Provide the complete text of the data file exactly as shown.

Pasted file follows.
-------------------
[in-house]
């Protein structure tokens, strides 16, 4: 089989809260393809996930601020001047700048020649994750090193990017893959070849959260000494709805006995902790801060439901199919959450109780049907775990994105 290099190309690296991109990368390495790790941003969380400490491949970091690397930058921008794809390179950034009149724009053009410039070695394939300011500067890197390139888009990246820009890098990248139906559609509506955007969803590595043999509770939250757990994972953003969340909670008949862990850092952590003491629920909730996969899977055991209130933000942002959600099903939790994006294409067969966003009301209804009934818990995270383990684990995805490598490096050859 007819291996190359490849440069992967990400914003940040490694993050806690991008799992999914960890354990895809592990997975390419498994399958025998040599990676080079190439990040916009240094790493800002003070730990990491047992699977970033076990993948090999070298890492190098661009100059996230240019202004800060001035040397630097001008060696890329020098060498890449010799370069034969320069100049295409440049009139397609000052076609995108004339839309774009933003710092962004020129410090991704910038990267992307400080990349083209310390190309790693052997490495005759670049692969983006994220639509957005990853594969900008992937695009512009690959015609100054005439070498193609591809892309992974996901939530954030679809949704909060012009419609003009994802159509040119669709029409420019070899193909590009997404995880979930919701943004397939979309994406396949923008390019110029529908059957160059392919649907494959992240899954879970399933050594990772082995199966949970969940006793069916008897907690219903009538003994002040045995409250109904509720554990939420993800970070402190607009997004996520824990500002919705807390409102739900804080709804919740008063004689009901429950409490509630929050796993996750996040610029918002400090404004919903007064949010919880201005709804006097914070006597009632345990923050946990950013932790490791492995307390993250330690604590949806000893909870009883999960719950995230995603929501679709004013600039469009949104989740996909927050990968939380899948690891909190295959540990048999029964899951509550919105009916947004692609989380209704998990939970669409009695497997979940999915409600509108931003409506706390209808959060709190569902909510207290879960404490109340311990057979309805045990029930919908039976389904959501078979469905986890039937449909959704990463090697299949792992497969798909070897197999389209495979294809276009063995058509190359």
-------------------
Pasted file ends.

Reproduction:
[in-house]
């Protein structure tokens, strides 16, 4: 089989809260393809996930601020001047700048020649994750090193990017893959070849959260000494709805006995902790801060439901199919959450109780049907775990994105 290099190309690296991109990368390495790790941003969380400490491949970091690397930058921008794809390179950034009149724009053009410039070695394939300011500067890197390139888009990246820009890098990248139906559609509506955007969803590595043999509770939250757990994972953003969340909670008949862990850092952590003491629920909730996969899977055991209130933000942002959600099903939790994006294409067969966003009301209804009934818990995270383990684990995805490598490096050859 007819291996190359490849440069992967990400914003940040490694993050806690991008799992999914960890354990895809592990997975390419498994399958025998040599990676080079190439990040916009240094790493800002003070730990990491047992699977970033076990993948090999070298890492190098661009100059996230240019202004800060001035040397630097001008060696890329020098060498890449010799370069034969320069100049295409440049009139397609000052076609995108004339839309774009933003710092962004020129410090991704910038990267992307400080990349083209310390190309790693052997490495005759670049692969983006994220639509957005990853594969900008992937695009512009690959015609100054005439070498193609591809892309992974996901939530954030679809949704909060012009419609003009994802159509040119669709029409420019070899193909590009997404995880979930919701943004397939979309994406396949923008390019110029529908059957160059392919649907494959992240899954879970399933050594990772082995199966949970969940006793069916008897907690219903009538003994002040045995409250109904509720554990939420993800970070402190607009997004996520824990500002919705807390409102739900804080709804919740008063004689009901429950409490509630929050796993996750996040610029918002400090404004919903007064949010919880201005709804006097914070006597009632345990923050946990950013932790490791492995307390993250330690604590949806000893909870009883999960719950995230995603929501679709004013600039469009949104989740996909927050990968939380899948690891909190295959540990048999029964899951509550919105009916947004692609989380209704998990939970669409009695497997979940999915409600509108931003409506706390209808959060709190569902909510207290879960404490109340311990057979309805045990029930919908039976389904959501078979469905986890039937449909959704990463090697299949792992497969798909070897197999389209495979294809276009063995058509190359």